What affect does the permutation layer have on the avalanche effect?

If the permutation is not well thought out, how will this effect the cipher's avalanche effect. For example, if the permutation in PRESENT was in some way different (just made up without any thought) would this adversely affect the avalanche effect? How else might a poorly designed permutation adversely affect PRESENT or other block ciphers?

• – e-sushi Sep 20 '17 at 16:49

The avalanche effect is the property of a cryptographic primitive, whereby flipping a single input bit causes (on average) 50% of all of the output bits to flip. This can be simply accomplished by an S box. For the avalanche effect to occur, a simple randomly generated S box is all that is required. However for security purposes, a much cleverer design is used.

The problem is that once the primitive's block width exceeds 8 bits it becomes resource intensive to store S boxes that large. They then need to be split up and replicated. PRESENT accomplishes this by having 16 ${\times}$ 4-bit S boxes.

The permutation layer simply glues the S boxes together. They therefore act as a single 64 bit wide S box. This construction is not as computationally efficient as a single box and requires iterative processing to achieve the same effect. Full avalanche effect is typically attained after 2 to 3 rounds of computation (see later).

A poor permutation arrangement might mean that the number of rounds to attain avalanche is increased. In the worst case scenario, whole S boxes might become isolated and ineffective leading to sticky bits in the output. This should be pretty improbable however as I can't foresee such a bad architecture finding it's way into the wild. The 31 rounds in PRESENT should still comfortably achieve full avalanche effect even with a slightly flawed permutation. Excess rounds have been used previously in functions like Skein to overcome algorithmic simplicity or deficiency.

There is an analysis with respect to security implications of what actually might be a permutation problem inside PRESENT:- http://juankenny.blogspot.ch/2012/10/sc-block-ciphers-present.html. I can only comment on avalanche effect though...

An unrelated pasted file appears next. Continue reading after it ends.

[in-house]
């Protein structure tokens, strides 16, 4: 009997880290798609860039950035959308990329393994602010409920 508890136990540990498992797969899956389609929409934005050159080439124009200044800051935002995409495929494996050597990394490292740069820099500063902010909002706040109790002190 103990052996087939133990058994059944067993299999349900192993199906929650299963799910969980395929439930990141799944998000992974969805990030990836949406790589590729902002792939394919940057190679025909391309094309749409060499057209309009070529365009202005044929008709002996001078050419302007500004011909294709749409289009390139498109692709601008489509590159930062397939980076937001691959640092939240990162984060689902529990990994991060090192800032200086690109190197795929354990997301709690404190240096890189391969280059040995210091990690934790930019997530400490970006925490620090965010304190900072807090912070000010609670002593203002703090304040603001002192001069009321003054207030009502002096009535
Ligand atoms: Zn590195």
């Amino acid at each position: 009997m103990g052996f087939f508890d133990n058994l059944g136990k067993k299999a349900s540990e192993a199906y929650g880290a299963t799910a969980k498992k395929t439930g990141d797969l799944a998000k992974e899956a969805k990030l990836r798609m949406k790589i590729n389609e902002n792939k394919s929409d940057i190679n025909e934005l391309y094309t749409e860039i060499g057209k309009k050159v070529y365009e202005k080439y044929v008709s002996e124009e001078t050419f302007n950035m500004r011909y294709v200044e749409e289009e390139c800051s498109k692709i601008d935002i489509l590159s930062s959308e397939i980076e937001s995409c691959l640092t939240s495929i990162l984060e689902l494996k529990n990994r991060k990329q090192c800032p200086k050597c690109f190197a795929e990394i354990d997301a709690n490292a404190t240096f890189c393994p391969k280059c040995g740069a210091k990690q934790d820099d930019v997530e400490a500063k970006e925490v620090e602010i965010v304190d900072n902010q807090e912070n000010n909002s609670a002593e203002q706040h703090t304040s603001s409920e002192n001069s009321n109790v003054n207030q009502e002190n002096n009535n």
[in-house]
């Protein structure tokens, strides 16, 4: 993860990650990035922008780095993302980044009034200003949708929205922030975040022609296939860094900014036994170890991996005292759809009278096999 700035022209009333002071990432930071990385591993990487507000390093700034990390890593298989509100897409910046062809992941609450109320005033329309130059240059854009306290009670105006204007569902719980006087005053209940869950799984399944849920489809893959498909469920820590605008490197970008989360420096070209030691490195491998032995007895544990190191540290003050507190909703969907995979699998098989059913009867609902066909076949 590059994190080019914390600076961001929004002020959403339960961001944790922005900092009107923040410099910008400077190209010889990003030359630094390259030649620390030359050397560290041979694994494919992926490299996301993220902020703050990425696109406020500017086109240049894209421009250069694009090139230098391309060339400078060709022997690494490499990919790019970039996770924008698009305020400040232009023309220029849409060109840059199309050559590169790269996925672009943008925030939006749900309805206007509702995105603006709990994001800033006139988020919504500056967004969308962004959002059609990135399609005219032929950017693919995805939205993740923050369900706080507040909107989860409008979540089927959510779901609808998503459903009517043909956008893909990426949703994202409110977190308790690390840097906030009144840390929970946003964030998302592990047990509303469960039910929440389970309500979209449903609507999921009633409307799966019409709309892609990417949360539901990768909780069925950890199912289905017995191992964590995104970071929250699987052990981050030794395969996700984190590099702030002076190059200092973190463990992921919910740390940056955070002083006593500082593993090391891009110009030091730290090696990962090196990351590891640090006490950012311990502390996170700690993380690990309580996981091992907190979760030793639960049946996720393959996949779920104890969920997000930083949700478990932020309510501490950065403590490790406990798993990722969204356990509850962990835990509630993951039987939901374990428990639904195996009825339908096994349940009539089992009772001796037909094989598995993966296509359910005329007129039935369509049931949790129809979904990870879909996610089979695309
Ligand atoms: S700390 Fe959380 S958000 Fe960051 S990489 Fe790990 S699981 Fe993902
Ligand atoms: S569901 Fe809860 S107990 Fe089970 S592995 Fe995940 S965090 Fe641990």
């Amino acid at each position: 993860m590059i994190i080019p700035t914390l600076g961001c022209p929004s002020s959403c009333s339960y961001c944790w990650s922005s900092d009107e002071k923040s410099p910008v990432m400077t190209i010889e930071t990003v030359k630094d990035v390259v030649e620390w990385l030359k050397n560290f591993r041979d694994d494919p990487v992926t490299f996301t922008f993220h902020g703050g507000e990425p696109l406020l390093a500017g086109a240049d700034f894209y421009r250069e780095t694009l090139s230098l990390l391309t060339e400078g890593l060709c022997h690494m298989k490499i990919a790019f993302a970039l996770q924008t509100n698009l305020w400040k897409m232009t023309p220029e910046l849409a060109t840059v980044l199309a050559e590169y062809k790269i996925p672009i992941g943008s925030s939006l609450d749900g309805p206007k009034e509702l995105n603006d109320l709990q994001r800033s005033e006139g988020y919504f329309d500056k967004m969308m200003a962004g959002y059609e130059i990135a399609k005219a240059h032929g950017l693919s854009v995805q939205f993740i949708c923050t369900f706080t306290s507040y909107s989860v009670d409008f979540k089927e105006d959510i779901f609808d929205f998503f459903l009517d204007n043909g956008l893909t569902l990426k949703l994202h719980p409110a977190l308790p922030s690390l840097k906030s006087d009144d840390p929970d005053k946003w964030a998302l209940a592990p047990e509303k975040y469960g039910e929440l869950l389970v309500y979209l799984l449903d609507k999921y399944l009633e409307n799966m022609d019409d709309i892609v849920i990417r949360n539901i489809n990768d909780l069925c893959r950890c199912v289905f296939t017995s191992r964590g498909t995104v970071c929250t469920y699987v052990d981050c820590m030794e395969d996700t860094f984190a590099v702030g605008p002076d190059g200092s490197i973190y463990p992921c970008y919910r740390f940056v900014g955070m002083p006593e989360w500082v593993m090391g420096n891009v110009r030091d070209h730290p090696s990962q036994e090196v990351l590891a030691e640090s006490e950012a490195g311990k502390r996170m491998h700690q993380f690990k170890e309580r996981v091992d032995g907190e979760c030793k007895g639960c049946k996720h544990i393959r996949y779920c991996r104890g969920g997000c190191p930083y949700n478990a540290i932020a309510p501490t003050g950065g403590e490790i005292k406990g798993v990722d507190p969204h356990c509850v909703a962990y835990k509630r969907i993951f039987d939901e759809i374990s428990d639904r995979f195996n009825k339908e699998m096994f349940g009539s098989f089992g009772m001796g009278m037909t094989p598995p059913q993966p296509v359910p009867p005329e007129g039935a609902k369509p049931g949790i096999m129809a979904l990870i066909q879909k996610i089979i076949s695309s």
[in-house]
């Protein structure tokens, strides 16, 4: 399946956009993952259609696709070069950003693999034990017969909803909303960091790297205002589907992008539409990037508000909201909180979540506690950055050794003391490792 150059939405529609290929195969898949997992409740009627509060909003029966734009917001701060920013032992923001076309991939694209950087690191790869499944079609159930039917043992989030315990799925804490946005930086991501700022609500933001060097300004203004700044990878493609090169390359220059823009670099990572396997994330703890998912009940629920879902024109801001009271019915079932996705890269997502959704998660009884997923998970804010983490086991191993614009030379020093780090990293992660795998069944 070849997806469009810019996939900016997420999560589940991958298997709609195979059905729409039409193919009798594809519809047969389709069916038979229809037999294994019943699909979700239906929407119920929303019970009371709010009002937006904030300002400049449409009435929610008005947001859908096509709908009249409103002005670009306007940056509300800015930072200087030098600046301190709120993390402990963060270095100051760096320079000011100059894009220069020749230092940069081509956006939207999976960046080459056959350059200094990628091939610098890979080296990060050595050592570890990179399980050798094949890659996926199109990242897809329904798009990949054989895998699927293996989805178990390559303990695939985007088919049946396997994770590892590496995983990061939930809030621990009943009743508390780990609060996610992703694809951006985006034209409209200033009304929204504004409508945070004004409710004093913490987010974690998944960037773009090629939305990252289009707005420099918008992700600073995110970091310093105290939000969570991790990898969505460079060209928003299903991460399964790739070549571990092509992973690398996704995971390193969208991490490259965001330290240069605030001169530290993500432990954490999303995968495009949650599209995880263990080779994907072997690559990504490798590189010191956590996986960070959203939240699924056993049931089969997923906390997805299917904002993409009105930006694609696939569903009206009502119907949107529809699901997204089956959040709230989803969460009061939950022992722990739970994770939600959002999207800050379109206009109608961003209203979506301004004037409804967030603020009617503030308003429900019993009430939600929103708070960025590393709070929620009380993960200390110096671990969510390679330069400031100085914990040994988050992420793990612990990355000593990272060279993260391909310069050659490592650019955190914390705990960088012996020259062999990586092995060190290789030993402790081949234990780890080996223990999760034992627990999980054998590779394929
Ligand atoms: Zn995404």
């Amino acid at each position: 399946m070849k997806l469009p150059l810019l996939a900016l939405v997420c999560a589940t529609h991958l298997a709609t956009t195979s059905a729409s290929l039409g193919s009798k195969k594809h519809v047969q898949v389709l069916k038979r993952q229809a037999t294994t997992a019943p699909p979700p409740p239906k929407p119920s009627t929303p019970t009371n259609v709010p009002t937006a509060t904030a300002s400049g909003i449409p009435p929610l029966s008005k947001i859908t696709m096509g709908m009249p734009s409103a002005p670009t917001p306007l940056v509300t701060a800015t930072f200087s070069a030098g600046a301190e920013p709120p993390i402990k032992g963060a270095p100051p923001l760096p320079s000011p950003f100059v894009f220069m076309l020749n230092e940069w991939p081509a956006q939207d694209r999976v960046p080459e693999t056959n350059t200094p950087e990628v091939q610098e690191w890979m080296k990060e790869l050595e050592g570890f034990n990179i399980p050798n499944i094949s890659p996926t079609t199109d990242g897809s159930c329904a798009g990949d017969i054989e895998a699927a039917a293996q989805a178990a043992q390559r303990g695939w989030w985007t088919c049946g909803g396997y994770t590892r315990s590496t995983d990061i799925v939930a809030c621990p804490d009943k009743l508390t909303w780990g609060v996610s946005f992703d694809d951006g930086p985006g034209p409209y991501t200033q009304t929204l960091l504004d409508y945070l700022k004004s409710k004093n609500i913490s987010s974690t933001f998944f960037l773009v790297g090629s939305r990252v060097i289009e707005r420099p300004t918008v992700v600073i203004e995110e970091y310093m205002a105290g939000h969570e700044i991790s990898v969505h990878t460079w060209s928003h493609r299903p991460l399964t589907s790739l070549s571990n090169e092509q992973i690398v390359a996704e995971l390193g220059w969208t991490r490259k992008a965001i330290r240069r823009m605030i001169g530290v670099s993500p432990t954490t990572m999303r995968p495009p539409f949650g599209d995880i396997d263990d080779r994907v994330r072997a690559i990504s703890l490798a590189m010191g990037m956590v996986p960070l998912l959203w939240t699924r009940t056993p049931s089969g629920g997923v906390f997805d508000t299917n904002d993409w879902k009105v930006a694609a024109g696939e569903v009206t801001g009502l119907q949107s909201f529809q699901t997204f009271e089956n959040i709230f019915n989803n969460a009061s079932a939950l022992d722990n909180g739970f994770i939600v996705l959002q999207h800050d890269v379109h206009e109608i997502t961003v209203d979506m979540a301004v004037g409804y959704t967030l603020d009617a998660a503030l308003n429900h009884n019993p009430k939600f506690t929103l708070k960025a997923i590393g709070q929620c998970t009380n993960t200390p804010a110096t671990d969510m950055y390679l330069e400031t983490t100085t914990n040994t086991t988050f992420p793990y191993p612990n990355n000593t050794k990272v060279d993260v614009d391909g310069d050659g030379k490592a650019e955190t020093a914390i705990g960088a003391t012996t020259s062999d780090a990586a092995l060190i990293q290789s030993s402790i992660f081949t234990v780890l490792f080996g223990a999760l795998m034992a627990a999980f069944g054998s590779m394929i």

• Looking at your reference, it seems that each round of PRESENT would benefit from having distinct permutations, or at least some of them should be different. Would doing that make PRESENT resistant to the Statistical Saturation Attack? If it did, might it then be possible for PRESENT to have fewer rounds and still maintain its security? – Red Book 1 Sep 21 '17 at 9:16
• @RedBook1 I think that it would be against the spirit of PRESENT to have multiple unique permutations. It's a cipher with minimum footprint. You'd just have to increase the memory footprint. – Paul Uszak Sep 21 '17 at 20:37
• I understand it may go against the "spirit" of PRESENT, but that apart would changing some permutations offer protection against the Statistical Saturation Attack? And if so, would that allow for fewer rounds? – Red Book 1 Sep 22 '17 at 3:56
• @RedBook1 it is my personal opinion that the incorporation of programmatic entropy must improve the security of a primitive, and it would certainly appear to be beneficial in this case. However cryptographic analysis is not my forte. This might form a good new question. – Paul Uszak Sep 22 '17 at 8:37
• This is the new question: crypto.stackexchange.com/questions/51721/… – Red Book 1 Sep 22 '17 at 11:28

Permutation layer diffuses the small changes globally(tries to spread over the complete block).

If permutation is not well thought out, then diffusion may be weak and changes may not spread throughout the complete block. The cipher output may be treated as concatenation of output from multiple identical ciphers with smaller block length. For Example

Consider there is no Shift-Rows operation in AES, then Change in a state will stay in a Column and will not diffuse to other columns. Thus Ciphertext can be treated as output of 4 independent 32 bit block ciphers.

In Case of PRESENT, if the permutation P was not spread over the complete block(64 bits, keeping the change within small set of bits), or there was a chunk of bits which does not get effected by change in other bits over multiple rounds, the cipher will have a major weakness.